offering U.S. perspectives on the civil war going on in Spain, and a
    State Department personnel list. Two of his code names were “Frank”
    and “Prince.” His handler was Norman Borodin, whose boss was KGB
    station chief Izhak Akhmerov.

    Murrow and the rest had been unable or unwilling, in the heat of the
    communist controversy, to distinguish between McCarthy’s theatrics and
    the more considered charges leveled by people who actually knew a lot
    about communism. Murrow, according to his biographer, wanted to follow
    up his television broadcast on McCarthy with one on the untimely
    demise of Laurence Duggan. This, he believed, would drive home the
    moral point about the evils of anticommunism. He never got to make
    that show.

    What if he had? Or better yet, what if he knew then what we know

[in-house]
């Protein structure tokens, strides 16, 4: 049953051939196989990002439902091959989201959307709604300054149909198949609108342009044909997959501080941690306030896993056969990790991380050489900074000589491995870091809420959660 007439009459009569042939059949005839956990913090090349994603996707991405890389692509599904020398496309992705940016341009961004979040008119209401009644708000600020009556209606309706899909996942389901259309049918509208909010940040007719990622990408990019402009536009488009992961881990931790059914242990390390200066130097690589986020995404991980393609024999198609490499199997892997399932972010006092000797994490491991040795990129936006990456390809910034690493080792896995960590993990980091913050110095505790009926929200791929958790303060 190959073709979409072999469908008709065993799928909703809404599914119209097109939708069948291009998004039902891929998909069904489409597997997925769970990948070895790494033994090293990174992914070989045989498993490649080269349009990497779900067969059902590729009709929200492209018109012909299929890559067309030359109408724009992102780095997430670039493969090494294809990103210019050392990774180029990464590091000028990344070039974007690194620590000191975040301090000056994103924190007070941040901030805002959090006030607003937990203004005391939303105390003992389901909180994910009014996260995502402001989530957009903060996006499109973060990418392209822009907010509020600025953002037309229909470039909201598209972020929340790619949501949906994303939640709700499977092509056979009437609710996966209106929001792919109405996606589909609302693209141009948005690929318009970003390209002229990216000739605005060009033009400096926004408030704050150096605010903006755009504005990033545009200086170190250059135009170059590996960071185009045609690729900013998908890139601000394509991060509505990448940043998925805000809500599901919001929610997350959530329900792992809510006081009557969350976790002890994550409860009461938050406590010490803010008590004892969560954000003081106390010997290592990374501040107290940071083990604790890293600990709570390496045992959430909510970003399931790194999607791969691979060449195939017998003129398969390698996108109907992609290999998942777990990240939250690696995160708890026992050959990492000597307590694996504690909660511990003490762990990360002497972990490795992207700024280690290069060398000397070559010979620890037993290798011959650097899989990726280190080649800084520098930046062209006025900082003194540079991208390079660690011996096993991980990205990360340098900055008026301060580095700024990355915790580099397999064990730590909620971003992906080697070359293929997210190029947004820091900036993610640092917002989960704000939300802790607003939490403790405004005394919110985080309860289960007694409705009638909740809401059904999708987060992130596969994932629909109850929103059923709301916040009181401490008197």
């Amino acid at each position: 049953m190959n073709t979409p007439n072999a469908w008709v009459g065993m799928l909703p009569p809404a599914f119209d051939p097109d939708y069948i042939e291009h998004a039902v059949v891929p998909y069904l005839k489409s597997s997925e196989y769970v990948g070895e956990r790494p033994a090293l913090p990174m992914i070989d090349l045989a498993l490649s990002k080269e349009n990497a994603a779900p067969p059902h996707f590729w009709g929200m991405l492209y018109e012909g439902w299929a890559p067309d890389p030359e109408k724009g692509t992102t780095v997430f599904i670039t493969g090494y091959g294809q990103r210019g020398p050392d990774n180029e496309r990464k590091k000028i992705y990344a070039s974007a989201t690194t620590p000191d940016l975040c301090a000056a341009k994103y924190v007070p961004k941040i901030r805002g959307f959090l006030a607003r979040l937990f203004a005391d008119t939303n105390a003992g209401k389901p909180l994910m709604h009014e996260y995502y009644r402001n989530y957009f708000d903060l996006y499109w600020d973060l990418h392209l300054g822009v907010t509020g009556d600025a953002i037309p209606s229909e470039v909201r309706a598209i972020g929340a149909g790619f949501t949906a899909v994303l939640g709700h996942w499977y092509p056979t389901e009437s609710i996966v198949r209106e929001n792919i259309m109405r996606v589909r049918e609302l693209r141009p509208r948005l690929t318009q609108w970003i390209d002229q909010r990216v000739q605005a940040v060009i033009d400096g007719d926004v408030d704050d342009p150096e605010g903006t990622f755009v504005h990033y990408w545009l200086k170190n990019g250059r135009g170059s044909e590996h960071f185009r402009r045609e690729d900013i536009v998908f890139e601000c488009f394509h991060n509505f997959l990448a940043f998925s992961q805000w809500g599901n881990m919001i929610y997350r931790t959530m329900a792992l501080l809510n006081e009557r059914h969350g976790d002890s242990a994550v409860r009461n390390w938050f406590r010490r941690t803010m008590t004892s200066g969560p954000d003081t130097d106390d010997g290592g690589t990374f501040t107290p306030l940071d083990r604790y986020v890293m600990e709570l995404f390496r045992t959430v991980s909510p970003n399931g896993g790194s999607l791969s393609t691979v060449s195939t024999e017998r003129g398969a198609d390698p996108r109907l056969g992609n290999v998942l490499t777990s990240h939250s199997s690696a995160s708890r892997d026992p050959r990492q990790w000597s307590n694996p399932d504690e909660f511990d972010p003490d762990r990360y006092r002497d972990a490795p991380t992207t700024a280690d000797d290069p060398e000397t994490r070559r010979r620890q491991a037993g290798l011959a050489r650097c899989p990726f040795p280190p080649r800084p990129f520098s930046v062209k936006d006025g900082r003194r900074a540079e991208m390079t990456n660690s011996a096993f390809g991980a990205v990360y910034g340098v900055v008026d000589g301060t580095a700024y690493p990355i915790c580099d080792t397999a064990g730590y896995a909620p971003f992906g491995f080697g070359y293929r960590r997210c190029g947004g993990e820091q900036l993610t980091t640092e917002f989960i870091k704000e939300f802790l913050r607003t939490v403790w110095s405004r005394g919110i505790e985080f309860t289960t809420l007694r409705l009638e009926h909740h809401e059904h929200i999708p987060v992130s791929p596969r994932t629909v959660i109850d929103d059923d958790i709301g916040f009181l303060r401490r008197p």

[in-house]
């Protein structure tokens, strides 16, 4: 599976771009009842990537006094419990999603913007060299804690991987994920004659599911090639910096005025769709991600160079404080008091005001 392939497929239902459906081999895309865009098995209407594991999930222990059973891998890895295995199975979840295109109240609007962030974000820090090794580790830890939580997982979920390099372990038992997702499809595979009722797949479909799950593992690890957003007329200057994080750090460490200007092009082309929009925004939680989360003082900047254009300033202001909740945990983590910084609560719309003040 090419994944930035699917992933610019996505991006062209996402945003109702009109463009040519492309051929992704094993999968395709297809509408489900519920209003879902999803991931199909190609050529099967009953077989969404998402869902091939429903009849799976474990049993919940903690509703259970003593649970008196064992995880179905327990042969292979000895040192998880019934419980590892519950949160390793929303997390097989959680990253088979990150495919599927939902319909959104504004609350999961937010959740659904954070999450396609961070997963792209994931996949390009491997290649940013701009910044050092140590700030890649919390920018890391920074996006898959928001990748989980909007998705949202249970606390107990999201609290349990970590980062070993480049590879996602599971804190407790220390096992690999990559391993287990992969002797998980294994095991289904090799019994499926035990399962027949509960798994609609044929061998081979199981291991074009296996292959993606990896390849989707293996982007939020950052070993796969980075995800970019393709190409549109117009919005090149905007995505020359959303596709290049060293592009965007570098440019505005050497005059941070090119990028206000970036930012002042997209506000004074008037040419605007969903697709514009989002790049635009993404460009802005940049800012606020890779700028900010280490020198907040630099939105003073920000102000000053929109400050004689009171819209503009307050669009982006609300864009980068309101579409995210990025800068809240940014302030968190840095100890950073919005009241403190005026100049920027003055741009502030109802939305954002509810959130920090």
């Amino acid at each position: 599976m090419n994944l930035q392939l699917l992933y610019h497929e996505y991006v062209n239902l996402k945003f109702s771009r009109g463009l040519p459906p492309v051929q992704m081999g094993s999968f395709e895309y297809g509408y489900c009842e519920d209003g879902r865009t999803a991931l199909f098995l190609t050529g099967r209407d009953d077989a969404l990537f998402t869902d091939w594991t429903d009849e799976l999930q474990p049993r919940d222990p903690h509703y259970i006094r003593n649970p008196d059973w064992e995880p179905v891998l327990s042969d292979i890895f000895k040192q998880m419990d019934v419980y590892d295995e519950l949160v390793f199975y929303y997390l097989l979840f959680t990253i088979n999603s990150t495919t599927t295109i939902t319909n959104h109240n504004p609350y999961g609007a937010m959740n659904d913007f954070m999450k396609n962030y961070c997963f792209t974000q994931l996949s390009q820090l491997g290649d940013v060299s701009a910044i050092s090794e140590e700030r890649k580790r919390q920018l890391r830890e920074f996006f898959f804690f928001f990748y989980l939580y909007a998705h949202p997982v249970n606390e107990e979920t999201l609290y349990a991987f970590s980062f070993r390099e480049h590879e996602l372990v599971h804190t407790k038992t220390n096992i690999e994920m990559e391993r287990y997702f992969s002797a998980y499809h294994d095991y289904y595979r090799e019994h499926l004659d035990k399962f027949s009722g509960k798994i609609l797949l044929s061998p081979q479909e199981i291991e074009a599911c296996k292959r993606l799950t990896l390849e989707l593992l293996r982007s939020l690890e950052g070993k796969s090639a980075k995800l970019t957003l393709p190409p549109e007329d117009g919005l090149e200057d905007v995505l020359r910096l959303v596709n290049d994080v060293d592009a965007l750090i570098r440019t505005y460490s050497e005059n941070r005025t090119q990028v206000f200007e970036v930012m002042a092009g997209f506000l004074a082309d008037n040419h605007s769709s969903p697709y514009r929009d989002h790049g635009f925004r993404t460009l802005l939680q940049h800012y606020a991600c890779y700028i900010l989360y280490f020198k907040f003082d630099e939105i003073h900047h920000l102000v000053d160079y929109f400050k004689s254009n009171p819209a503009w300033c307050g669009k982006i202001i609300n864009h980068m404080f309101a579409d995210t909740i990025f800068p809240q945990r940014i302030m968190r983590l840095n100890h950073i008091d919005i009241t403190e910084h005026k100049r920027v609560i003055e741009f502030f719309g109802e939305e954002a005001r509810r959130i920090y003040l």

today? Would it have affected his airy indifference — well conveyed
    by actor David Straithairn as the movie’s Edward R. Murrow — to
    whether a targeted individual was a communist or not?

    “Good Night and Good Luck” is a missed chance in this regard. For
    Laurence Duggan was one of several “romantic radicals” in the federal
    government in the 1930s and 1940s, to borrow a phrase from The Haunted
    Wood’s chapter on Duggan. He is described there as an idealist in the
    cause of revolution who would not deign to take money from the
    Russians for risking his career to give them intelligence. The double
    life of the spy apparently took a severe toll. Judging from the Soviet
    records plumbed by Weinstein and Vassiliev, Duggan was one skittery